Two students from Oregon Health & Science University's School of Dentistry (www.ohsu.edu/sod) recently won prestigious summer research fellowships from the American Association for Dental Research (AADR) at its annual conference. In 2006 only eight of the 54 dental schools in the United States had AADR summer research fellowships winners. A total of 19 fellowships were awarded nationally.
"This is quite a feather in our cap," said Jack Clinton, D.M.D., dean of the School of Dentistry. "Only one dental school in the country received more student research fellowships than we did. These awards really speak to the well-roundedness of our dental education and the myriad research opportunities available to our dental students."
The 2006 AADR student research fellowship winners from OHSU include:
* Alan Chen, a first-year dental student, who will work with School of Dentistry professor and chairman of restorative dentistry Jack L. Ferracane, Ph.D., and School of Dentistry alumni centennial professor in operative dentistry Thomas J. Hilton, D.M.D., to study the "Methods for Reducing Stress and Enhancing Bond Strength in Dental Composite Restorations." The study is sponsored by the AADR Dental Materials Group.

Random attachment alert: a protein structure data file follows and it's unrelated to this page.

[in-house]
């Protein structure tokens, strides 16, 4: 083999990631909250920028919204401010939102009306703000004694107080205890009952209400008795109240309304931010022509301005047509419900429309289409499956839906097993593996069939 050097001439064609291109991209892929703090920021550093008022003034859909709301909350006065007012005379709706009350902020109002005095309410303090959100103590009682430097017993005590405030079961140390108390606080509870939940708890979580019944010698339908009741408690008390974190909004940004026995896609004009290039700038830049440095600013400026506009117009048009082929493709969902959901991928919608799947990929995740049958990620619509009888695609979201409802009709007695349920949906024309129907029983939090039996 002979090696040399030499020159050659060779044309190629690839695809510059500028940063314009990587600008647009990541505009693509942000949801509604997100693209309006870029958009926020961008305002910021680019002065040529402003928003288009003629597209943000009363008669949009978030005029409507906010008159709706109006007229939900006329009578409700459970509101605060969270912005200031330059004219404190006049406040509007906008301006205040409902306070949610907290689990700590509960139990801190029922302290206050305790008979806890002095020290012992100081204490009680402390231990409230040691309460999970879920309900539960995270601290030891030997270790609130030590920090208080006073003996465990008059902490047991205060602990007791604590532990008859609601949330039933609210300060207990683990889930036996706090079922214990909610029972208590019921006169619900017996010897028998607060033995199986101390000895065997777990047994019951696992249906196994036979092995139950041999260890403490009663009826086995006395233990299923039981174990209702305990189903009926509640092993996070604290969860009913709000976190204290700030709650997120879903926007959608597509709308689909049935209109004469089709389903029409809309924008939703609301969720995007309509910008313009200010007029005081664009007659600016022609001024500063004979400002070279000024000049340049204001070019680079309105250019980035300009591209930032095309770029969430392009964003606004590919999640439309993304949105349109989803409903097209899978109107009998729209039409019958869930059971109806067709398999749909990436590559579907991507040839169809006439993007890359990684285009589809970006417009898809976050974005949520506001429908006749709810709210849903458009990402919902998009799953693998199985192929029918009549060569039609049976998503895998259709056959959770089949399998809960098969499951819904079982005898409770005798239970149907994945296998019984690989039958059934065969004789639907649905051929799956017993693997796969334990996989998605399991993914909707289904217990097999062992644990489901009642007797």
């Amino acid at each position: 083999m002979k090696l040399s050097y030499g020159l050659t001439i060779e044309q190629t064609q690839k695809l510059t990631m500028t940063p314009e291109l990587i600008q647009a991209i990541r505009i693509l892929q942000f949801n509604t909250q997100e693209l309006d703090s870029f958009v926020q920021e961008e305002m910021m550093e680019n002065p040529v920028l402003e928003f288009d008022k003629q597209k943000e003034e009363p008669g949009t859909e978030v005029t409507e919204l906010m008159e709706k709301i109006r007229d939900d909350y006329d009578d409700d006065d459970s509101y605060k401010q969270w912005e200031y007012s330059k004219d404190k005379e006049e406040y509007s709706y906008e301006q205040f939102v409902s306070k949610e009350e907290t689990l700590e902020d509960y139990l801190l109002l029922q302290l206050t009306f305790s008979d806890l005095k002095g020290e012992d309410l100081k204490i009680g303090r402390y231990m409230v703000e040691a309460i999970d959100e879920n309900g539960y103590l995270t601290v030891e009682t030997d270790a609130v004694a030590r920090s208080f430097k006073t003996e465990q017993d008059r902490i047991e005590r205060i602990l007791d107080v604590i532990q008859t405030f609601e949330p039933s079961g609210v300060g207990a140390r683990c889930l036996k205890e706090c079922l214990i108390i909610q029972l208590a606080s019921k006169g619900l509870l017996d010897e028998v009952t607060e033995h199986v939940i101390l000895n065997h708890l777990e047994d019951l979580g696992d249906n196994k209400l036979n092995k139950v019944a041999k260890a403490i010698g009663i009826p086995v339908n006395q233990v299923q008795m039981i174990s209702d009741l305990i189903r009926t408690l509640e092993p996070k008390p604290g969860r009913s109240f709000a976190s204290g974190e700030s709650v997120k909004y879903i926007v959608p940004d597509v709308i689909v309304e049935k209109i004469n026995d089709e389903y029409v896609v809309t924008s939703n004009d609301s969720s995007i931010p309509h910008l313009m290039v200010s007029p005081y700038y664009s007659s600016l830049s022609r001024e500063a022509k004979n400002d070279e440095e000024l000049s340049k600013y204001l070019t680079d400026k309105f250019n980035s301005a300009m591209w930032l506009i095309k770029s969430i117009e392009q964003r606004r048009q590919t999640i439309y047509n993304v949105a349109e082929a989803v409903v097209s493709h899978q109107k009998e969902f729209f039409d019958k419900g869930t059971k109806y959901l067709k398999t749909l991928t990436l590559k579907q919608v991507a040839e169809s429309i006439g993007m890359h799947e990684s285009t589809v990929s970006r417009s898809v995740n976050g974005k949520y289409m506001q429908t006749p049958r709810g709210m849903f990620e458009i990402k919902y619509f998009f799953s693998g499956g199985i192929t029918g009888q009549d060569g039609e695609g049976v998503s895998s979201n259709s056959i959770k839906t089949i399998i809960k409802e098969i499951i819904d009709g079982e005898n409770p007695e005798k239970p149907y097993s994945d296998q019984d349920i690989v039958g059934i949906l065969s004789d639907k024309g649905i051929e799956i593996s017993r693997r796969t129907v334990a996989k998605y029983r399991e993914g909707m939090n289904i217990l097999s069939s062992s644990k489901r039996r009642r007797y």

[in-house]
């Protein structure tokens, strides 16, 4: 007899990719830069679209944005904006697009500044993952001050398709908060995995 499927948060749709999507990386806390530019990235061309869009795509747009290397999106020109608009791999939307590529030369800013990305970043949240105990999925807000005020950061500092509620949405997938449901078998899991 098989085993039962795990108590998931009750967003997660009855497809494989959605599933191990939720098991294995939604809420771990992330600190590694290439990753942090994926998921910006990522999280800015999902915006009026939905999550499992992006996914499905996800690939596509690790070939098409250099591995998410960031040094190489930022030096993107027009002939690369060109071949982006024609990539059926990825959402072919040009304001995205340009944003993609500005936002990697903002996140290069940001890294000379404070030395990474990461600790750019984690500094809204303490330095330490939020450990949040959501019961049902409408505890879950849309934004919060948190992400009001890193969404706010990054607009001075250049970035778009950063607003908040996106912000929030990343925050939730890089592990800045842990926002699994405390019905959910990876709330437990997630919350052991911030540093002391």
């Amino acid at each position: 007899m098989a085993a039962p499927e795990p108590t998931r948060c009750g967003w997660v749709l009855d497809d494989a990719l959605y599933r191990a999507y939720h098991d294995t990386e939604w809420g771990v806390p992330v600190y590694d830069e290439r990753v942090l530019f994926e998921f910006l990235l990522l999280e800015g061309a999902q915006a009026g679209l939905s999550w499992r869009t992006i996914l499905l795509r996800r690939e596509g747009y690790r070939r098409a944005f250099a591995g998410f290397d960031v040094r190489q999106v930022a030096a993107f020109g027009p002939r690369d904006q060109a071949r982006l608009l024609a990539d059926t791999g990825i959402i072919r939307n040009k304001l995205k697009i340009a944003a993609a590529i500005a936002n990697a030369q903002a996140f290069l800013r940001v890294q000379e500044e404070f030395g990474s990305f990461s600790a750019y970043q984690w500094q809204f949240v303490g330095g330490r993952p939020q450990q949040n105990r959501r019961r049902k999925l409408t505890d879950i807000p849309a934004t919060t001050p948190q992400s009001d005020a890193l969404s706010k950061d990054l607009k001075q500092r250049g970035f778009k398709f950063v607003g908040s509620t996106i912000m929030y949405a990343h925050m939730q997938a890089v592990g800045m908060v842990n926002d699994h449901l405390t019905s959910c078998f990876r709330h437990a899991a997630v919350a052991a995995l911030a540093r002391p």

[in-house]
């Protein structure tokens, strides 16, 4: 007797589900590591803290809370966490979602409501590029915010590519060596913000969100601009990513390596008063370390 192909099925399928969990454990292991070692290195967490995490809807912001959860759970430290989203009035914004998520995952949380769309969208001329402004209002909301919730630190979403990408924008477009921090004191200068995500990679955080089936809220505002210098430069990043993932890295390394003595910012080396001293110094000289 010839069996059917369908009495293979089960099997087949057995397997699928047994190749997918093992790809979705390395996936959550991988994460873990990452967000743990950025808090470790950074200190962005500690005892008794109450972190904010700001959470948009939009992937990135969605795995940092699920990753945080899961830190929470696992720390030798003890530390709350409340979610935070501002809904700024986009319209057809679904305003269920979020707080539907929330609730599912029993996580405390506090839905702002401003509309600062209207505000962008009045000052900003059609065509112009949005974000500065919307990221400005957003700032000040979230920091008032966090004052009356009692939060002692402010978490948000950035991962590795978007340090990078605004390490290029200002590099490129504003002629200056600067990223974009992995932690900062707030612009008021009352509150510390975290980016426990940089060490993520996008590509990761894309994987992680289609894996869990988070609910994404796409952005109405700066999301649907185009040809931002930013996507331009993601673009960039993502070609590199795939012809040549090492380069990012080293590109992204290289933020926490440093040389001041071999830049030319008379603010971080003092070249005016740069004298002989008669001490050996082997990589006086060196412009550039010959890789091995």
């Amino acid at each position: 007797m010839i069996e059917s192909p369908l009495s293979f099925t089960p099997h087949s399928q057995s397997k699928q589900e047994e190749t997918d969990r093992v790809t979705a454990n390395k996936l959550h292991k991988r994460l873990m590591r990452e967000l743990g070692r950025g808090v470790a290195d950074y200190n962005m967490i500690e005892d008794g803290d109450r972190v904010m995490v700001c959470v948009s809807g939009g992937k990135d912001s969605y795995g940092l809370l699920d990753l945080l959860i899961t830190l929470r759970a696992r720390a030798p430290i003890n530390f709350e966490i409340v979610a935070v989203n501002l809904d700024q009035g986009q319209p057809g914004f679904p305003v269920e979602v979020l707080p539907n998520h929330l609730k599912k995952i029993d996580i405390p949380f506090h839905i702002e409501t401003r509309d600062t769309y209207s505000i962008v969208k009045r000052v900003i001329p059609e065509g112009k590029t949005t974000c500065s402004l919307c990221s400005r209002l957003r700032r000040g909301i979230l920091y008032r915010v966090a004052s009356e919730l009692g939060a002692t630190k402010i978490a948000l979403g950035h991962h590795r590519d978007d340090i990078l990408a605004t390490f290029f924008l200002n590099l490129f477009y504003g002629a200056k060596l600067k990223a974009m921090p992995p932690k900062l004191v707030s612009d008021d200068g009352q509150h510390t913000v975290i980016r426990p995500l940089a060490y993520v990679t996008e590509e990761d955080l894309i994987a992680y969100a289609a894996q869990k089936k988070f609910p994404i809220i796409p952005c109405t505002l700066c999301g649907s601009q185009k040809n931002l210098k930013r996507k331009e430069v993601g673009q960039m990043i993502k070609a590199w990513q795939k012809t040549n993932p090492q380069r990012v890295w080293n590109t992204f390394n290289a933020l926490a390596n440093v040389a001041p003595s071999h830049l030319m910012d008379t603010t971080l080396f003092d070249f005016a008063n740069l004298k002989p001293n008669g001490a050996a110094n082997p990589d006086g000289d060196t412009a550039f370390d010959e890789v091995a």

* Craig Elgin, a first-year dental student, who will work with School of Dentistry biomaterials and biomechanics assistant professor John Mitchell, Ph.D., and biomaterials and biomechanics assistant professor Gayle Laughlin, Ph.D., to explore "Changes in Native Tooth Strain During Cavity Preparation and Composite Resin Restoration." The study is sponsored by Pfizer, Inc.
"It is critical for dental students to develop logic and an analytical approach," said John Mitchell, Ph.D., faculty adviser to the School of Dentistry's Student Research Group. "Dental students will be doing research on a small scale for the rest of their professional lives as they make decisions concerning ever-changing products and techniques for their patients and these fellowships give them great research experience."
Students apply for AADR summer research fellowships by submitting a research proposal and must be sponsored by a faculty member. Each student winner receives a $2,100 stipend and $300 for supplies.
"We are very proud of our student research fellowship winners and hope to have even more winners in 2007," said Clinton.